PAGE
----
I can help get you started. The "black material" that AR-15's commonly are composed of is stamped steel with a "blued" finish. It is a type of finish that rust-proofs the metal. This finish can wear off and show metal underneath. Just look up lots of photo references and study the material under different lighting conditions -- or, if possible, go to a gun store or maybe somebody you know owns a gun with a similar finish that you can look at hands on. 

    The polymer material -- same deal except where it wears, you will not find different properties underneath. The heat shields you see on some M16 barrels and the pistol grip and the buttstock are all polymer materials. They can be rough or smooth. The SCAR is a similar material, but I'd double check to find out if the upper receiver isn't a painted metal (pretty sure that part cannot be polymer). 

    If you are not familiar with the different parts of the weapons and what kind of materials they are, it would really be worth it to spend time researching if you want to make more weapons and get the most from this model. Aside from the texturing, you're model looks overall pretty realistic but you might double check the safety selector makes sense. It is only visible on one side, so if it isn't a push through style it needs to be a rotating lever. 

    When you go camping, ten minutes spent making a proper bed can equal hours of restful sleep. Similarly, a few hours spent studying your materials could save you days of tinkering to no good results.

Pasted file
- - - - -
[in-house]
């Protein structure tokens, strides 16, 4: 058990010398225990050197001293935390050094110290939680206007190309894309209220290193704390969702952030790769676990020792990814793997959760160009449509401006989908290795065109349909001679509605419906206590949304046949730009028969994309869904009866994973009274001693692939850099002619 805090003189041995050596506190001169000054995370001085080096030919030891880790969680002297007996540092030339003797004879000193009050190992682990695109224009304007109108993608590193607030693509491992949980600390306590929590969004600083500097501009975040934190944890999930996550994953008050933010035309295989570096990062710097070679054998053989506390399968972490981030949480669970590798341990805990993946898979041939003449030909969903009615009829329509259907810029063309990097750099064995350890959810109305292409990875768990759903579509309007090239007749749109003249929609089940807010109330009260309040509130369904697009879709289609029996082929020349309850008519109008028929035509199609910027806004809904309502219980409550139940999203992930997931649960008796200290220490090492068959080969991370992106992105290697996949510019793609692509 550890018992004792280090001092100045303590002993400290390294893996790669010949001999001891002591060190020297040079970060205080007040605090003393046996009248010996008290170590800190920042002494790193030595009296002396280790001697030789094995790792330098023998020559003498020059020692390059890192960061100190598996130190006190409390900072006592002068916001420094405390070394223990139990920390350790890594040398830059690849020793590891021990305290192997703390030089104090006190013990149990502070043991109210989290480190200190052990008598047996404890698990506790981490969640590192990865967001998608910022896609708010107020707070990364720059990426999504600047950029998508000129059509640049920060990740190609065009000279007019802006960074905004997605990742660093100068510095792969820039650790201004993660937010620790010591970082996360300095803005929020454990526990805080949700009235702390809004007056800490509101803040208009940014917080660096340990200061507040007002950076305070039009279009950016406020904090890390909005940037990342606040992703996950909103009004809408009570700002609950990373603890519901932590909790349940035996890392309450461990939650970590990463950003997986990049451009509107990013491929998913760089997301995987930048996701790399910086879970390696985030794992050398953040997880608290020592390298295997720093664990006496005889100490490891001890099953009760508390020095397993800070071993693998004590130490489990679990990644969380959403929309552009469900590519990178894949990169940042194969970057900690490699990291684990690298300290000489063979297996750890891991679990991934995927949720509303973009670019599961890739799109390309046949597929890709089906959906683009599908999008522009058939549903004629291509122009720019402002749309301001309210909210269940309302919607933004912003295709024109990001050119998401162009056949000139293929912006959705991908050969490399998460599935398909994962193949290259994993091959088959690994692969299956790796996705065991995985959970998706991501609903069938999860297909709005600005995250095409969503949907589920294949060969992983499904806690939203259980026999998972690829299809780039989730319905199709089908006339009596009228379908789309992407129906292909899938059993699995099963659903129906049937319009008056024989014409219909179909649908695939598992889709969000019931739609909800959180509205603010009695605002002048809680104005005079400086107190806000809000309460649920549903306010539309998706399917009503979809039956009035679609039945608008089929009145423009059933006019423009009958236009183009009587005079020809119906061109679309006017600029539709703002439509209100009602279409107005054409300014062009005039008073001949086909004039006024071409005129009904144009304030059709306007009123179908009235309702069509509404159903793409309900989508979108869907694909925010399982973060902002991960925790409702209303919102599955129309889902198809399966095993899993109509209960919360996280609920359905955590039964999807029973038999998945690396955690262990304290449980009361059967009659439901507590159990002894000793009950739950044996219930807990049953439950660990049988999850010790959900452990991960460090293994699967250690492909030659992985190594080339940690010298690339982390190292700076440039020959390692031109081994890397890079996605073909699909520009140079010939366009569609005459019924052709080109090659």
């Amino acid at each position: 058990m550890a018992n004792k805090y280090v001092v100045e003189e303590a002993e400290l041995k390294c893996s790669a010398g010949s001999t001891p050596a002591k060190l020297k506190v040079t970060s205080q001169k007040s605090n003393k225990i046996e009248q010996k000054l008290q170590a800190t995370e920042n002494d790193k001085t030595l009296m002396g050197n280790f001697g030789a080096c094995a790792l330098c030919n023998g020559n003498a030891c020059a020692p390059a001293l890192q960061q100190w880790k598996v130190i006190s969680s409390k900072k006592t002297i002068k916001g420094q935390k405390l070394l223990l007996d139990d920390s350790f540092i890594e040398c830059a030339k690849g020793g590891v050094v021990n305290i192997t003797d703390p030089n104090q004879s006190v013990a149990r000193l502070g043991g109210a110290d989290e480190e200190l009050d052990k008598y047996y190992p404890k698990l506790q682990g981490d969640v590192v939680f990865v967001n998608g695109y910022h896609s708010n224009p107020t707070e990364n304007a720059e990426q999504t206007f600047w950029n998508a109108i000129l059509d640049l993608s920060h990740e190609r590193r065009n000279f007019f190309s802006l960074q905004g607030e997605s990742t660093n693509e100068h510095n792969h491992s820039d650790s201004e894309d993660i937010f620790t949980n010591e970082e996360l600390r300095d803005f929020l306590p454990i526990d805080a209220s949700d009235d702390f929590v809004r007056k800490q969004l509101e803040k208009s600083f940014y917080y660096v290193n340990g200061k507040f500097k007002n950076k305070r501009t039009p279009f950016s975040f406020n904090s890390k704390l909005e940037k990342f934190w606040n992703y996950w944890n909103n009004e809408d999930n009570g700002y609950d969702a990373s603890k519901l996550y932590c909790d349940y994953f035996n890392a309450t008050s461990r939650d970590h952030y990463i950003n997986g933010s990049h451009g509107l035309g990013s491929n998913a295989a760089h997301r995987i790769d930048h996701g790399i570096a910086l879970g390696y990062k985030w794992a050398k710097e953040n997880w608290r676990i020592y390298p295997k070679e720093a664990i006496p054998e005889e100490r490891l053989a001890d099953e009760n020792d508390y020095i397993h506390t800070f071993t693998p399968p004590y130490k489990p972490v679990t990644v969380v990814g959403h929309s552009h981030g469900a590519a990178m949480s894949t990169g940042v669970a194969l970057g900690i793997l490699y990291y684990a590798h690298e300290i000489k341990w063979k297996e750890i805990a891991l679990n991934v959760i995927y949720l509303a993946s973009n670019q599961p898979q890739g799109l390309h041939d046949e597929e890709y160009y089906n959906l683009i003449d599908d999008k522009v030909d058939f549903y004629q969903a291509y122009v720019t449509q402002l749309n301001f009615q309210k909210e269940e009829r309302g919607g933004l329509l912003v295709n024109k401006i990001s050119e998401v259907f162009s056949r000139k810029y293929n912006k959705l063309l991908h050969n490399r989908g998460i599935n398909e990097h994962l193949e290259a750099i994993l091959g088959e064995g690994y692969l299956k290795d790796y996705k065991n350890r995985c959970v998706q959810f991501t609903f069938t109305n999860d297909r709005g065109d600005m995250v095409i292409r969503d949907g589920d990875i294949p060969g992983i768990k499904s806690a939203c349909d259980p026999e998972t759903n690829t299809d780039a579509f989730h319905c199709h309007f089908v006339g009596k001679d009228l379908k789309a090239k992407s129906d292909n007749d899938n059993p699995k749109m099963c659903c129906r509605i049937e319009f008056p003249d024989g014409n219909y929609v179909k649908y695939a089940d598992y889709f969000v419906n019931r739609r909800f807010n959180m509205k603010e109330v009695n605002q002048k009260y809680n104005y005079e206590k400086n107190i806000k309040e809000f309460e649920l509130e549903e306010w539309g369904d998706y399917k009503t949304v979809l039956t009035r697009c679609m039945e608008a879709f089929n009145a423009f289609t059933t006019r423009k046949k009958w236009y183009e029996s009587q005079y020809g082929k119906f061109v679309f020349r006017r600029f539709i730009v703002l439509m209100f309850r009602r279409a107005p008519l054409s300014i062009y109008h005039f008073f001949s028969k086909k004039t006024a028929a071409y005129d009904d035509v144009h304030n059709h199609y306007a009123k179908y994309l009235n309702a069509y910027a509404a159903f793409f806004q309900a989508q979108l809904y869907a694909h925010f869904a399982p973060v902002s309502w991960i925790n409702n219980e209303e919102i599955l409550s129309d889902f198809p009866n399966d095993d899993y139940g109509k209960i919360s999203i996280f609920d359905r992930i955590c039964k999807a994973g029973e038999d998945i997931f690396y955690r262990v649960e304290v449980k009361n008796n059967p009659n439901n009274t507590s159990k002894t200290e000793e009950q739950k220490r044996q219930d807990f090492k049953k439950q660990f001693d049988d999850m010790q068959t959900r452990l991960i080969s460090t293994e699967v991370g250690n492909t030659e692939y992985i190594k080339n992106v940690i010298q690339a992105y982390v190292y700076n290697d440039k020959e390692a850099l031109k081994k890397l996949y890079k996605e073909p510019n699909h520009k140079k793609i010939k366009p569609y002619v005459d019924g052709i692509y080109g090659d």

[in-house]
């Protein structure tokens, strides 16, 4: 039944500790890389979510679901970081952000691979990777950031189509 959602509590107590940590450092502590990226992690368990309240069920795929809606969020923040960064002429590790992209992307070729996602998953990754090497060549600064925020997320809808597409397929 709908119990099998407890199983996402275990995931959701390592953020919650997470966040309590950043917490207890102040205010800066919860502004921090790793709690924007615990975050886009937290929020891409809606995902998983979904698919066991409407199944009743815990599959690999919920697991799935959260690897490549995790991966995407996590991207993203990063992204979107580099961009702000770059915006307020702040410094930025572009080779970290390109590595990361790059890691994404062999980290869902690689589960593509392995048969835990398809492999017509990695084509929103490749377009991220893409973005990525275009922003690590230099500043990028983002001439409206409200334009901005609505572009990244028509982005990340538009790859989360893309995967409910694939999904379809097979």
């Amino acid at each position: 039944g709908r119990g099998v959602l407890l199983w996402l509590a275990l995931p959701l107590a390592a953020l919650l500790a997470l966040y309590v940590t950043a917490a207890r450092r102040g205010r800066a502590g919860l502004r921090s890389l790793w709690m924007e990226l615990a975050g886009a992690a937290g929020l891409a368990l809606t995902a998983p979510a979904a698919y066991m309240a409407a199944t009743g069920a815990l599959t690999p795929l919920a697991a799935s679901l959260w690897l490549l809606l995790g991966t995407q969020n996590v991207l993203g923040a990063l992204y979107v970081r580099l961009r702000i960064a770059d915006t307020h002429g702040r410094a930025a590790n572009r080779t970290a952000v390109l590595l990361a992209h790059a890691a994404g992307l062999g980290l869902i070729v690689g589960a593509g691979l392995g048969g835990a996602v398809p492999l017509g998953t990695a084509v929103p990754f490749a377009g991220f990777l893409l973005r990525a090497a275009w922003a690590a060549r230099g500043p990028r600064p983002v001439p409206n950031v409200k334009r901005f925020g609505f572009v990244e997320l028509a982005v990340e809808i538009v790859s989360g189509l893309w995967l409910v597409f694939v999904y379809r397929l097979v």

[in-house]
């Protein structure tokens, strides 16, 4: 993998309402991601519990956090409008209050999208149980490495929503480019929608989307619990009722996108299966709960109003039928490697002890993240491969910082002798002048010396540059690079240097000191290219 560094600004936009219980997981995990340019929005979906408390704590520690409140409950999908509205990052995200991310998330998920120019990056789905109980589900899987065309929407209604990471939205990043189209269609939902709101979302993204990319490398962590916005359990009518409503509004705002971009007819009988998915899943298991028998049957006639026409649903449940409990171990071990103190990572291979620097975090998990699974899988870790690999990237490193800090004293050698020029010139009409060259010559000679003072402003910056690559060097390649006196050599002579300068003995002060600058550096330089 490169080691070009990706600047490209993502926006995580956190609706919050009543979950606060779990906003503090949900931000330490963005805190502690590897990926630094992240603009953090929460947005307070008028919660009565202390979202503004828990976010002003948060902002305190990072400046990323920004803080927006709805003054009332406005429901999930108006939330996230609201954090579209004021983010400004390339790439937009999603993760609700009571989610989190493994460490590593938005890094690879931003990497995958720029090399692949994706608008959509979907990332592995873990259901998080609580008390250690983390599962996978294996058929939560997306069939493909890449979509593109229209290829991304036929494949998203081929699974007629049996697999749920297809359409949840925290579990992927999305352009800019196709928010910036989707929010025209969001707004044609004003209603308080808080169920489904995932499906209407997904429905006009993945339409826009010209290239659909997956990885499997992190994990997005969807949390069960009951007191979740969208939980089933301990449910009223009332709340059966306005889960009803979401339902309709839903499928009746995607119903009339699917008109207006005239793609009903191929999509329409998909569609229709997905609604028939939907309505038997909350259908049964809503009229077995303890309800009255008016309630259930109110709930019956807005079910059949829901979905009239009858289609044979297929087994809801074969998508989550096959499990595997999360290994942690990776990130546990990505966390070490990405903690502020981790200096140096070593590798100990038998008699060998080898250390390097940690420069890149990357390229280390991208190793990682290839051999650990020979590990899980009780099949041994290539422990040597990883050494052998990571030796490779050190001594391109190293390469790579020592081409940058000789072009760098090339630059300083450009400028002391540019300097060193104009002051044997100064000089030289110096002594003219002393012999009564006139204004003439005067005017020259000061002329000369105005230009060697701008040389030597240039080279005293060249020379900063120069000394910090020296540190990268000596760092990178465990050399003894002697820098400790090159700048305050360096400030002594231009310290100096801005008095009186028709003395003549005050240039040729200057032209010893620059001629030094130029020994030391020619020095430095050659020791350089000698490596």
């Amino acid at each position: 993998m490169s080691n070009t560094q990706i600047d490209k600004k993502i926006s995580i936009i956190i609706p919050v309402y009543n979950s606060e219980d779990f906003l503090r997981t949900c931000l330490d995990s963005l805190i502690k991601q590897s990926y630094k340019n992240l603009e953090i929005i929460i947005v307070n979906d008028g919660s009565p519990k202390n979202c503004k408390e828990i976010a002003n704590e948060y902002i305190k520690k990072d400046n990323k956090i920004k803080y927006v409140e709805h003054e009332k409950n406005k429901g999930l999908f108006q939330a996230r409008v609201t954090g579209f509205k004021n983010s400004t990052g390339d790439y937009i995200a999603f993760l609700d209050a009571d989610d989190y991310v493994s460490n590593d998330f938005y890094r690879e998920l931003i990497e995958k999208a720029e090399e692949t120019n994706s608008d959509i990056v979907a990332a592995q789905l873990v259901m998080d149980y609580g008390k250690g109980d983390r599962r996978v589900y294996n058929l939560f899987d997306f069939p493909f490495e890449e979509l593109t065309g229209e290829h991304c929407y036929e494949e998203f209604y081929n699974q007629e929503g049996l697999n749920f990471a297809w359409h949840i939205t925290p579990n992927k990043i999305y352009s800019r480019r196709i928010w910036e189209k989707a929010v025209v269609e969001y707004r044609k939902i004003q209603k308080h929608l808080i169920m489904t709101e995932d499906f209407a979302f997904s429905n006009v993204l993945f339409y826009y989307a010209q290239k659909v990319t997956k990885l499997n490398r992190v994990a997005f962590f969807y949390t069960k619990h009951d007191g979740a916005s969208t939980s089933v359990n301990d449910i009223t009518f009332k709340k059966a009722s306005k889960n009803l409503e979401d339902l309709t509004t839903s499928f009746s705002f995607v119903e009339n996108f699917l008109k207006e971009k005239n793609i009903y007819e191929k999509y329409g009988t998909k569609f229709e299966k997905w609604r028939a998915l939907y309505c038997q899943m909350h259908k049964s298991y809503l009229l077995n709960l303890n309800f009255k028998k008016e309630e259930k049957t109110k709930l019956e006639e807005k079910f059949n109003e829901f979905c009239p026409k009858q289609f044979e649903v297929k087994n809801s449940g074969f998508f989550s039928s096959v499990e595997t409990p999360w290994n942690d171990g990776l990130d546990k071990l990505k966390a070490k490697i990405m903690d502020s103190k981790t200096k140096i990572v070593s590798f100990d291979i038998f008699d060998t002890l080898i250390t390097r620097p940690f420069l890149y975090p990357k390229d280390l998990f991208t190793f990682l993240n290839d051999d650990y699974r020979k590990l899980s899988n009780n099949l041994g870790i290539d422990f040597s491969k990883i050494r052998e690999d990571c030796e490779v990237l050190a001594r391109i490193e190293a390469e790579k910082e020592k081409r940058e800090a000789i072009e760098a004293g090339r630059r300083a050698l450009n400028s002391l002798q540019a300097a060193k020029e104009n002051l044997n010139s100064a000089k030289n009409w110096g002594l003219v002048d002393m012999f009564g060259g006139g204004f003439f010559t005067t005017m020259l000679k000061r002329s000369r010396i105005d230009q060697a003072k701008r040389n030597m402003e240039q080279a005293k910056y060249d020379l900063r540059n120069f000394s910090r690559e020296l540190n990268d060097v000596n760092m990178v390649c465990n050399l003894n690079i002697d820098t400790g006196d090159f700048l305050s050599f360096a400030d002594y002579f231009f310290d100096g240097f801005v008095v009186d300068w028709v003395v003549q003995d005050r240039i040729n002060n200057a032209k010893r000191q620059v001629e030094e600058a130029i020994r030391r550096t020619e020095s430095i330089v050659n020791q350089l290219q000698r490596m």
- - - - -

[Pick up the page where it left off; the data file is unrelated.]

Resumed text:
• Simon_____
    Offline / Send Message
    Simon_____ polycounter lvl 2
    i took your advice and studied the materials, this is the updated version, still a heavy work in progress but i feel the materials are much more realistic now, any thoughts? please ignore the generated edge wear it was just to test how materials looked with edge wear and how the metal looks coming though  
  • Alex Javor
    Offline / Send Message
    Alex Javor insane polycounter
    Looking better to me. 

    The lower part is to be polymer, right? It looks pretty close, but the edge wear marks may be whats throwing me off. Of course plastic can get dinged, but the shiny metal wouldn't be underneath, just more plastic.  

    The magazine -- you have the matte aluminum (*actually, I may be totally wrong about these being aluminum. Maybe they are just a cheap stamped metal) color more or less but typically those aren't a finished metal and thus any dings don't expose a wholly different material underneath. Not saying yours is wrong, but just be sure of what type of material you are aiming to represent. 

    The part of the bolt you can see in the ejection port -- keep in mind the inner parts of a gun must be kept oiled, so this part would have an oily sheen. Also, when in use outdoors, that oil tends to attract dust, which mixes with the oil and makes it grimy. That's why a lot of guns have a cover that snaps shut over the ejection port but pops open when the bolt moves.